So you’re at a classy party and you approach the bartender. You adjust your tie and ask for an old-fashioned. The charismatic bartender smiles knowingly and reaches for his finest bourbon. But no, you interrupt. You’d like it with brandy.
You are either A. a contrarian. B. wrong. or C. from Wisconsin.
If the answer is C, do we have the resolution for you.
Two Republican state legislators from Wisconsin, Representative Jon Plumer and Senator Cory Tomczyk, introduced a resolution on Oct. 18 making the brandy-based old-fashioned the official Wisconsin state cocktail. (This is not to be confused with Wisconsin’s official state drink: Milk.)
“If you go to any other state in the country and order brandy anything, they look at you funny,” Mr. Plumer said in an interview. “But I just thought, ‘How has this never been done?’ It’s a tongue-in-cheek resolution. And I’ve had a couple of calls from people: ‘Don’t you have more important work to do?’ But I don’t think we do. This is what makes Wisconsin unique.”
The classic, more popular version of an old-fashioned has a base of bourbon, rye or another type of whiskey. (We all saw that classic “Mad Men” scene where Don Draper smoothly makes one for Conrad Hilton. Right?) The cocktail itself goes back to the early 1800s, though the Pendennis Club in Louisville, Ky., claims it originated at least a version of it in the latter half of the century.
Brandy old-fashioneds have a long history in Wisconsin, the resolution notes. The state accounts for at least half of the brandy maker Korbel’s annual sales in the United States.
The cocktail historian and author Jeanette Hurt wrote that the history of brandy in the state dates back to World War II, when whiskey was rationed during the war. Whiskey is made from grain, which was needed for the war effort. Brandy is a fruit-based drink.
In 1946, Christian Brothers, a religious order that also made brandy, sent tens of thousands of cases to Wisconsin and created a foothold there. Thus began a movement of Wisconsinites subbing in brandy instead of other liquors.
Now Wisconsin, of course, is roughly an eight-hour drive from Kentucky, where whiskey is a core part of the state’s identity. Distillers in Kentucky have long claimed that they produce most of the world’s bourbon, made from a mixture that is at least 51 percent corn mash, among other specifications.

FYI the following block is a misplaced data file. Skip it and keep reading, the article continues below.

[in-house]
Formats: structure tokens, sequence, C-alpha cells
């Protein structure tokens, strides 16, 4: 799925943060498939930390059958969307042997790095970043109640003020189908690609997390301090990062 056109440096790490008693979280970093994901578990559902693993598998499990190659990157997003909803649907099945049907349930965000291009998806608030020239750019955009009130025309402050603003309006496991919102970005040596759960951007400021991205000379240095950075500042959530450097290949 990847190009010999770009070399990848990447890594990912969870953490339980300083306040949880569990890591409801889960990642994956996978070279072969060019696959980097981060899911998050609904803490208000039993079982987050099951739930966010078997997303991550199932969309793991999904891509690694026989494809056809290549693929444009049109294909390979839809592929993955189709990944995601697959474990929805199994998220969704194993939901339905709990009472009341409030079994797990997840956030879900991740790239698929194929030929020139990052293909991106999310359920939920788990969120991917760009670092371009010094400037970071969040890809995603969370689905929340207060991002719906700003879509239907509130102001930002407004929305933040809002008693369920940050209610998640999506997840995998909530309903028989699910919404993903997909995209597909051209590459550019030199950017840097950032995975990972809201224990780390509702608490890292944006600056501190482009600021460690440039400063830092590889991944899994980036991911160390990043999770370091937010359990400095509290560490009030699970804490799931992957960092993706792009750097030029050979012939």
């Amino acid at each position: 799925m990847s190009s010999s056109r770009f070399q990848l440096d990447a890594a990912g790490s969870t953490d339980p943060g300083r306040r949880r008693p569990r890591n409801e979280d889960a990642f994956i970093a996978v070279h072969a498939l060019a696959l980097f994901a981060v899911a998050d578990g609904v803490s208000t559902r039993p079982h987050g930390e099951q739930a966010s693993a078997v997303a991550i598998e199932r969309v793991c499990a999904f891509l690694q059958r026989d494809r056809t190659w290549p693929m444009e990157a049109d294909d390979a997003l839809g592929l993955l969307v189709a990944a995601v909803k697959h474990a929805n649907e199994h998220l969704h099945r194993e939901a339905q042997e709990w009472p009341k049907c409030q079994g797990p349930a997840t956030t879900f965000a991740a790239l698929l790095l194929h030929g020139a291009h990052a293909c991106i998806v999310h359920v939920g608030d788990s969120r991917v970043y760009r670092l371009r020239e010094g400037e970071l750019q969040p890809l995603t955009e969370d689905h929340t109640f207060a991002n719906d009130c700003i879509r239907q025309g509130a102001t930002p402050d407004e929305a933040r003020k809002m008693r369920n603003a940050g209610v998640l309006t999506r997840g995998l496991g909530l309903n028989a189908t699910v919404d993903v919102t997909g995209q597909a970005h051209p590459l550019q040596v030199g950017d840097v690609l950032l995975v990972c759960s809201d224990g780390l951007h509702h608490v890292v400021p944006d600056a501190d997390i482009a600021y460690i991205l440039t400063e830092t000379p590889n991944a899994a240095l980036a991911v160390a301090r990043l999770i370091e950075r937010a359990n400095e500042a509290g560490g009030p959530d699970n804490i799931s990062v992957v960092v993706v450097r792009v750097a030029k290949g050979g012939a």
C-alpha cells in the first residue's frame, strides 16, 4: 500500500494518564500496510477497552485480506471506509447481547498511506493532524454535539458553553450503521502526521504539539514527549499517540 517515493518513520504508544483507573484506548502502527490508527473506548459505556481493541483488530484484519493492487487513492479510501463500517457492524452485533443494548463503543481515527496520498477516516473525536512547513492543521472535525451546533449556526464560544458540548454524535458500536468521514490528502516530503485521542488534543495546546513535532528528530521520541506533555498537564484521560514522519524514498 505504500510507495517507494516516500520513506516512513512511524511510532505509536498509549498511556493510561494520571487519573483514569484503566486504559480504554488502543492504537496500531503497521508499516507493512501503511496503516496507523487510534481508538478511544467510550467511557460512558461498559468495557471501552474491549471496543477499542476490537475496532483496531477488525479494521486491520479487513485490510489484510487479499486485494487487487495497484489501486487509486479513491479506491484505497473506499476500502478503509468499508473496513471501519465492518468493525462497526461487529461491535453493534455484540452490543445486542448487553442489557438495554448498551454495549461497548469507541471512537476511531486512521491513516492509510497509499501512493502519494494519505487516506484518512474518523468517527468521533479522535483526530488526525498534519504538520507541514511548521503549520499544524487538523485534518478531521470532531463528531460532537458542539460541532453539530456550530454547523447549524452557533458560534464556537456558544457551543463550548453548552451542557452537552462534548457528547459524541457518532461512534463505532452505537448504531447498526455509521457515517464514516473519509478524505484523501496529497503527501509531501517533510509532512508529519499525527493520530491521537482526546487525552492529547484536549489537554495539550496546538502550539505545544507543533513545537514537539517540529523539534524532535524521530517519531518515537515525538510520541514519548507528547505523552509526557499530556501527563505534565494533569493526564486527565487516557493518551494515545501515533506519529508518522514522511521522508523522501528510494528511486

Surely, Kentuckians, with their finely honed senses of liquoristic superiority, would have an issue with an old-fashioned birthed from brandy, given how old-fashioneds are widely prepared. (Speaking of which, guess what Kentucky’s official state drink is? Also milk.)
Jessica Kruer, the lead bartender at Doc Crow’s, a restaurant in Louisville, offered that an old-fashioned made with bourbon is distinctly better than one with brandy.
“It’s just a balance of flavors, especially with the orange zest and the bitters and depending on the sugar you use,” Ms. Kruer said. “We do make the Greatest Old-Fashioned here. It’s what we call it. We use a different type of sugar and different types of bitters. But it’s always bourbon. It’s always been bourbon. It’ll always be bourbon.”
But the brandy one?
“I don’t know if that could be considered an old-fashioned,” Kruer said. “I mean, you could take vodka and stick sugar and bitters in it and it’s still not an old-fashioned.”
Jeff Franklin, a tour guide at the Barrel House Distilling Company in Lexington, Ky., said that he wasn’t surprised at Mr. Plumer and Mr. Tomczyk’s resolution, citing Wisconsin tourists who have told him about their preference for brandy.
“But I myself, I prefer bourbon,” Mr. Franklin said, calling it “more authentic.”
Oof. But others from Kentucky were more magnanimous, like Angel Teta, a marketing executive for Angel’s Envy, a Louisville-based whiskey distillery. (Ms. Teta’s first name has no connection to the namesake of the brand.)
“I don’t think I’m mad or anything,” Ms. Teta said. “I think there’s a big wide world and there’s a lot of opportunity to drink whatever it is you like.”
She added, “It is so regionally specific to Wisconsin. They should be proud of that. It’s a cool thing.”
Brandon O’Daniel, the lead distiller for Copper & Kings, also in Louisville, said that he thought it was a “fantastic” idea.
“Brandy was actually the first official spirit to be distilled here in the United States way before bourbon,” Mr. O’Daniel said. He would know: His distillery produces mostly brandy in a bourbon state. Wisconsin, he said, has become his “second home” as a result.
“We are definitely the odd man out down here in Kentucky making American brandy over traditional bourbon,” he said. “But that’s OK. In this business, you’ve got to stand out to stick out.”
Mr. Plumer said his resolution has attracted several co-sponsors on both sides of the aisle. Next month, he expects floor votes in both the Assembly and the Senate.
“I just really wanted to give a public high five to one of the things that makes Wisconsin special,” he said, “and that’s certainly the brandy old-fashioned.”